Dynasty TV Theme
Dynasty (ABC, 1981) was created by the husband and wife team Richard & Esther Shapiro, to challenge the dominance of rival US soap ‘Dallas’ (CBS, 1978) after it had become America’s top rated show in the winter of 1980.
The programmes shared many similarities – from oil barons, feuding families and beautiful women (not to mention the men), to big hair, expensive costumes and lavish sets. From a branding perspective, they both used a short, one-word programme title beginning with the letter ‘D’ whilst also making extensive use of aerial footage and yellow typography throughout their opening titles, closing credits and logo design.
But when it came to signature music, their approach was markedly different.
In commissioning Bill Conti to write the theme for ‘Dynasty’, it seems likely that the show’s producers had anticipated a rousing composition that could match Jerrold Immel’s hugely popular ‘Dallas’ theme, beat-for-beat. After all, Conti had recently scored the Sylvester Stallone boxing biopic ‘Rocky’ (United Artists, 1976) – which would later inform many aspects of the orchestral funk so evident in ‘Dallas’.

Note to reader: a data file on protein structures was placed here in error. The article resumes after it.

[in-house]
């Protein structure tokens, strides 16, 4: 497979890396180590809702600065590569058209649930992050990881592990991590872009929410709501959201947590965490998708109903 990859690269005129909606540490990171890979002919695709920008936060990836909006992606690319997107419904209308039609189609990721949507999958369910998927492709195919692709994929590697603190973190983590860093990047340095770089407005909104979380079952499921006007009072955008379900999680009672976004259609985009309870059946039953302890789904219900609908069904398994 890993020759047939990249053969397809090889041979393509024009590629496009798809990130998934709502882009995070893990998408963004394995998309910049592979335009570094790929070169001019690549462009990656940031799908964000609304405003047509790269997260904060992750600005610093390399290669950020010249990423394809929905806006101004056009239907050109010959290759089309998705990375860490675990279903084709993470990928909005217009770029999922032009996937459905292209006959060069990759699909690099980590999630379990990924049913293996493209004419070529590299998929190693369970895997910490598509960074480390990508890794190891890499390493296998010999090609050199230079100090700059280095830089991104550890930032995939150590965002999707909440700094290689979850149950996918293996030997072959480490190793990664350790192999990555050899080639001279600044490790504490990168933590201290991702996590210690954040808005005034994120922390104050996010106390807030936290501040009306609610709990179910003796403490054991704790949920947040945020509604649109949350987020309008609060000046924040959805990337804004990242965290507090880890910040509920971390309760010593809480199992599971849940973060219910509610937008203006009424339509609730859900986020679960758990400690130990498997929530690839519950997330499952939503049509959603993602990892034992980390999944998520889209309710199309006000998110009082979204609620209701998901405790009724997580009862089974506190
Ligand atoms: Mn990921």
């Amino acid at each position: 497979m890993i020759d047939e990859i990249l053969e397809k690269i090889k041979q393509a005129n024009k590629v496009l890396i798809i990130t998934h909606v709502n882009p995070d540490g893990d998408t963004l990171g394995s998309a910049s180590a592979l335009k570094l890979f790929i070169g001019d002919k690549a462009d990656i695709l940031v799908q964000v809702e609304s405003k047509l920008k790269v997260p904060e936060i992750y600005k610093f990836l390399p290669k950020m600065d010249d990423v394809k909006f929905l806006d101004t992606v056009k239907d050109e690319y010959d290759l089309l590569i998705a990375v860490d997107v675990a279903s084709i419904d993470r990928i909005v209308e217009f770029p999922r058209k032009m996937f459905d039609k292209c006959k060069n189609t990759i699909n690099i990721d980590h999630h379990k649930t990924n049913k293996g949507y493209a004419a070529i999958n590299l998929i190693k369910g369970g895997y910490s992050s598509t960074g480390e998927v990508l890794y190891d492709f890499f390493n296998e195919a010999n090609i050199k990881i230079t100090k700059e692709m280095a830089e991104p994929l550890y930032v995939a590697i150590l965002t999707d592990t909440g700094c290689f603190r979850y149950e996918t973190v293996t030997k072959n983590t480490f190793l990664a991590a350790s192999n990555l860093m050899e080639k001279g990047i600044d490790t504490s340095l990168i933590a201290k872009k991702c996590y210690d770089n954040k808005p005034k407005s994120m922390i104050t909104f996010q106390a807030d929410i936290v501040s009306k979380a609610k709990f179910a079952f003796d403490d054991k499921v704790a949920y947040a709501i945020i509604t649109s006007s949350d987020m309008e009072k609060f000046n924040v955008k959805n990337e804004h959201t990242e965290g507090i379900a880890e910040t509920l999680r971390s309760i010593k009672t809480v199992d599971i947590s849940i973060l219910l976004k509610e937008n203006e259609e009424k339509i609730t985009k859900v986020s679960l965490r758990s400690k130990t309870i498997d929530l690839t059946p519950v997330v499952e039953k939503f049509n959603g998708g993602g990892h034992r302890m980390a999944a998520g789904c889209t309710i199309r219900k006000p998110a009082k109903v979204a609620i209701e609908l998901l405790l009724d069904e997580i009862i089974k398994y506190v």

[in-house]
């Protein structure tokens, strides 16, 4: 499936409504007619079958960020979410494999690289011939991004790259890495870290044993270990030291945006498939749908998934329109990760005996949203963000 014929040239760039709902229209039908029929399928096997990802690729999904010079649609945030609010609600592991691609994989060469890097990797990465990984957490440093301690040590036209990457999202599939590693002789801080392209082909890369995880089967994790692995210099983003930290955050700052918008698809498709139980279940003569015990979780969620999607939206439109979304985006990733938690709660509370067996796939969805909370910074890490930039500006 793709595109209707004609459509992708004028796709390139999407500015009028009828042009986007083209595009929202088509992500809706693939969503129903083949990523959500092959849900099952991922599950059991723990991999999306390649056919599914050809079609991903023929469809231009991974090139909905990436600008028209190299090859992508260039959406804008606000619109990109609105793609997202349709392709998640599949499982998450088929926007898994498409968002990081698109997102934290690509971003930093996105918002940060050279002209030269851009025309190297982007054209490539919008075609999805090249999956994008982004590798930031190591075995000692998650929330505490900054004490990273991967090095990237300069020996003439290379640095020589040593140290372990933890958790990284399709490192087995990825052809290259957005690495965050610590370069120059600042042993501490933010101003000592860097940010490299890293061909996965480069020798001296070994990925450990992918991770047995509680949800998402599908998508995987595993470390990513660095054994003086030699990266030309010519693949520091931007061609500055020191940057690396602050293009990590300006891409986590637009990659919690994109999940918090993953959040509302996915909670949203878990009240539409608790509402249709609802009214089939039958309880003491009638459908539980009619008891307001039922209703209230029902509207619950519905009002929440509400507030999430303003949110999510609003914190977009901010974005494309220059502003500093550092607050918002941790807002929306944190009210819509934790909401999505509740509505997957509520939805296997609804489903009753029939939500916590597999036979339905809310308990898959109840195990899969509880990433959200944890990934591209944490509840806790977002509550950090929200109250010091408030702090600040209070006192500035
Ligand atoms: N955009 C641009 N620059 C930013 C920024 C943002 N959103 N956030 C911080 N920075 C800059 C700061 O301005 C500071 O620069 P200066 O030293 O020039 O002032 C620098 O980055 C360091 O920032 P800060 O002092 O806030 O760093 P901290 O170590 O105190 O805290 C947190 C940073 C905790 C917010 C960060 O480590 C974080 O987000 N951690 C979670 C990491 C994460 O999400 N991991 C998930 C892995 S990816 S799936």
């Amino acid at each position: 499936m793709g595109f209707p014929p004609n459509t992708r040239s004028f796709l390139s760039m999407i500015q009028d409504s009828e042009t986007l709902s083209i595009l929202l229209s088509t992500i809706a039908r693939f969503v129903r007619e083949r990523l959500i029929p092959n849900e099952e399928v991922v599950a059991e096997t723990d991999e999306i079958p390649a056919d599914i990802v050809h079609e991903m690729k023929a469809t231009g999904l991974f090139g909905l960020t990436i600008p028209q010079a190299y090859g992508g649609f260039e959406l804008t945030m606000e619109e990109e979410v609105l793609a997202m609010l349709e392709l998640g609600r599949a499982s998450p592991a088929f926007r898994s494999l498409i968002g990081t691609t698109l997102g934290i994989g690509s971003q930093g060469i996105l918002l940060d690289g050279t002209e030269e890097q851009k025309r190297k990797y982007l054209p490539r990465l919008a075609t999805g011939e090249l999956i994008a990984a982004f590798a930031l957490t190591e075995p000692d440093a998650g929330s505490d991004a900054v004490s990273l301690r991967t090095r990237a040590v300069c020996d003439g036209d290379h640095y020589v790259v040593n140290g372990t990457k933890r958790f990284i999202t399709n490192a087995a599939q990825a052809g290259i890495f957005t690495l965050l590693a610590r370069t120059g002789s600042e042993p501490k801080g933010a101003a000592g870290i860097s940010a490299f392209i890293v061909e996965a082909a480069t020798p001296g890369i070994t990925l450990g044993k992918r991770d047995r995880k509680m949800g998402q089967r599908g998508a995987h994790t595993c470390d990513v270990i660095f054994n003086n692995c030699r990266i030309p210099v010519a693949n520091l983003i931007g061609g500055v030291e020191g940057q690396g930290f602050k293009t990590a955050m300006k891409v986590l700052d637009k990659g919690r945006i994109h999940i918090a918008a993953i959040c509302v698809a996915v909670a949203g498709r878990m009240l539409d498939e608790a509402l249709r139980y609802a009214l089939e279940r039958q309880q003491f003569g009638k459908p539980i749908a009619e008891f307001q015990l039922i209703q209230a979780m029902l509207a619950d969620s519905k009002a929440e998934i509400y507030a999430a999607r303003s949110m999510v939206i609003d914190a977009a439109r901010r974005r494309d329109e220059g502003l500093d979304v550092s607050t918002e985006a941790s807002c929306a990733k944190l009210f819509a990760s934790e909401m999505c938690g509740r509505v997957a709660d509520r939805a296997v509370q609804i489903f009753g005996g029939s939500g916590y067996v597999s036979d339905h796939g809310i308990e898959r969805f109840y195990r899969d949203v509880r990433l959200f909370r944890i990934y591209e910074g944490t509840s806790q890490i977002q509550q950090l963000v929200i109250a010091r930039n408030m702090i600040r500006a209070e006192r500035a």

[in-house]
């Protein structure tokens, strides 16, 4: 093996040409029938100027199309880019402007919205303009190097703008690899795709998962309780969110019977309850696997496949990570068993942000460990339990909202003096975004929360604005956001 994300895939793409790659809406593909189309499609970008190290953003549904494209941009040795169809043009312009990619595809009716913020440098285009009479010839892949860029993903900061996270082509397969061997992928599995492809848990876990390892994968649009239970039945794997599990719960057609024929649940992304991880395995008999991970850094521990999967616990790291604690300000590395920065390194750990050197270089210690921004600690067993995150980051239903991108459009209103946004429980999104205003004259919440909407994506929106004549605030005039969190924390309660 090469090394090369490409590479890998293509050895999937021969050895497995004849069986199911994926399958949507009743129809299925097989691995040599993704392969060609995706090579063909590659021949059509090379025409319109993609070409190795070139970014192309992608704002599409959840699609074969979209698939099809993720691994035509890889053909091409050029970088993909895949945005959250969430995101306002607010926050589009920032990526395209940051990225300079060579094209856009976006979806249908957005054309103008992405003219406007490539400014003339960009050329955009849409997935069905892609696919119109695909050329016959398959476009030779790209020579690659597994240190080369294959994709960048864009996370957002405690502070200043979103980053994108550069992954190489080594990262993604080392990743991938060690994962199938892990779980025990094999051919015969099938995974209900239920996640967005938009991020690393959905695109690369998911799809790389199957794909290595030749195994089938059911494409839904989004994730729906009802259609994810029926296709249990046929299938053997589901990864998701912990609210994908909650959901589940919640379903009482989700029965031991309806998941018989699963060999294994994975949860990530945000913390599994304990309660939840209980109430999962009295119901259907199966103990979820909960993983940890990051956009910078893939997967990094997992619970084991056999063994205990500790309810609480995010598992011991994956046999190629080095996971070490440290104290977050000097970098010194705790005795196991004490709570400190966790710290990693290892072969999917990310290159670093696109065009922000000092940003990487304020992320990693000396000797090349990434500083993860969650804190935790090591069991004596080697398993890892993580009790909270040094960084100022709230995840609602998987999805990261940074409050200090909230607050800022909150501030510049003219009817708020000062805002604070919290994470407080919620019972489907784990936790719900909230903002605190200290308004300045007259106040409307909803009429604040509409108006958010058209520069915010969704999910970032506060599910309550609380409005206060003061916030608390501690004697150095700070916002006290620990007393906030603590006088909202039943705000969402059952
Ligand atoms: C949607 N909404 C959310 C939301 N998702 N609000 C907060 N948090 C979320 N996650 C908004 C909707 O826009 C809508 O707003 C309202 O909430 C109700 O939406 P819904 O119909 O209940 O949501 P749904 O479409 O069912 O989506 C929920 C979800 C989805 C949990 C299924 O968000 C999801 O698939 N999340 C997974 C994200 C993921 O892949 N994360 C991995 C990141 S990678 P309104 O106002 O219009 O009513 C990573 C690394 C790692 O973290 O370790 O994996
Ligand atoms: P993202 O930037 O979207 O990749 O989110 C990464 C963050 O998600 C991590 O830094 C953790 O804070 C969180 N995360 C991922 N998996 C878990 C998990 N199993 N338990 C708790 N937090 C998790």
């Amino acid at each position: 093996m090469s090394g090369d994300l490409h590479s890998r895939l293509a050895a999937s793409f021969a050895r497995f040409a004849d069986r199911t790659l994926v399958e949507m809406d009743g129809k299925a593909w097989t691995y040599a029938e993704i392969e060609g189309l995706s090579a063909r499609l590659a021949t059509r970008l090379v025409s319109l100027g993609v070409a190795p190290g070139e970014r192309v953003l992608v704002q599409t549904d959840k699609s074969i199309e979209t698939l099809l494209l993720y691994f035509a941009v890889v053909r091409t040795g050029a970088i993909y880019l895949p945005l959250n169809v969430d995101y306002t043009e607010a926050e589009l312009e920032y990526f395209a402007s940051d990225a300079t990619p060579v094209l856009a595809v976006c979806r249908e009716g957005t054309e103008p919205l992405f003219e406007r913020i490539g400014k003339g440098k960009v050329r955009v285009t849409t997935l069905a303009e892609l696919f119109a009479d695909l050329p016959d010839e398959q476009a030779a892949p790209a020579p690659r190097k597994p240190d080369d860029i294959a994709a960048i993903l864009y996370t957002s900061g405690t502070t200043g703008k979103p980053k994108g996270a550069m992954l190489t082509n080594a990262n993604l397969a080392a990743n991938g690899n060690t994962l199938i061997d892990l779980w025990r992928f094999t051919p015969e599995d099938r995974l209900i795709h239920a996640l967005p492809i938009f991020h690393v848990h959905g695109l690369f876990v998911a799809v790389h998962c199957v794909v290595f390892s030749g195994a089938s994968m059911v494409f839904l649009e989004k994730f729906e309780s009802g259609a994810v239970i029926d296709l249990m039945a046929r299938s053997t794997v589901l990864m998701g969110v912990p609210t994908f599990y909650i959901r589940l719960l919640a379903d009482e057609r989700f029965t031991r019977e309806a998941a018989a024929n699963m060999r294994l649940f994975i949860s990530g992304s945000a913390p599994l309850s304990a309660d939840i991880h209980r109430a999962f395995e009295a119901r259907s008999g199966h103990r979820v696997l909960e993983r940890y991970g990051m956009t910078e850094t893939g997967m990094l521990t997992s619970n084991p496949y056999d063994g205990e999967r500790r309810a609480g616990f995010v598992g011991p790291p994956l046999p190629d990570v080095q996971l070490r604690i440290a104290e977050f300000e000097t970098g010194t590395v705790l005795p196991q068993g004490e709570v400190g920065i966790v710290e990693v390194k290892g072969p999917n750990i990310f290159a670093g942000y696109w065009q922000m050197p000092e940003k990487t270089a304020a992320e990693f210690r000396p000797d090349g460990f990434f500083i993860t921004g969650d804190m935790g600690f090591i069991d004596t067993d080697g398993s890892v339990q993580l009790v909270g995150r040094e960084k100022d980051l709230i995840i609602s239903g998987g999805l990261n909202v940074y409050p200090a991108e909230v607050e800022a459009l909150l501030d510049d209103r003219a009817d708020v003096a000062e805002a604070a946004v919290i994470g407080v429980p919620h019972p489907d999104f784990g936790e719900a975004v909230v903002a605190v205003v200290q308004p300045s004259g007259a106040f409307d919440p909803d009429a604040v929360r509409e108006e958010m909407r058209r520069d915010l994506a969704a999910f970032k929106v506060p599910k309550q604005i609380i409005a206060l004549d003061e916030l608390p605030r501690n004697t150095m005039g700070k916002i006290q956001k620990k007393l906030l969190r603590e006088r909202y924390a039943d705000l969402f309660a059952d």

Instead, Conti delivered a piece that was far removed from his work on ‘Rocky’ and diametrically opposed to ‘Dallas’. Bold, brass melodies and disco-inspired bass lines were rejected in favour of a sophisticated French horn motif set against shimmering strings. Where Immel’s theme for ‘Dallas’ may have relied upon some seriously heavy overtones, Conti’s theme for ‘Dynasty’ was both elegant and remarkably understated.
Both pieces represent outstanding contributions to the genre and are equally deserving of praise. But while the ‘Dallas’ theme undoubtedly beats its rival in terms of recognition, popularity and longevity, Bill Conti’s composition for ‘Dynasty’ continues to be a wonderful example of American television theme music at its finest.
As far as I know, the official recording has never been released commercially, but this performance by the Daniel Caine Orchestra remains remarkably faithful to Bill Conti’s original work.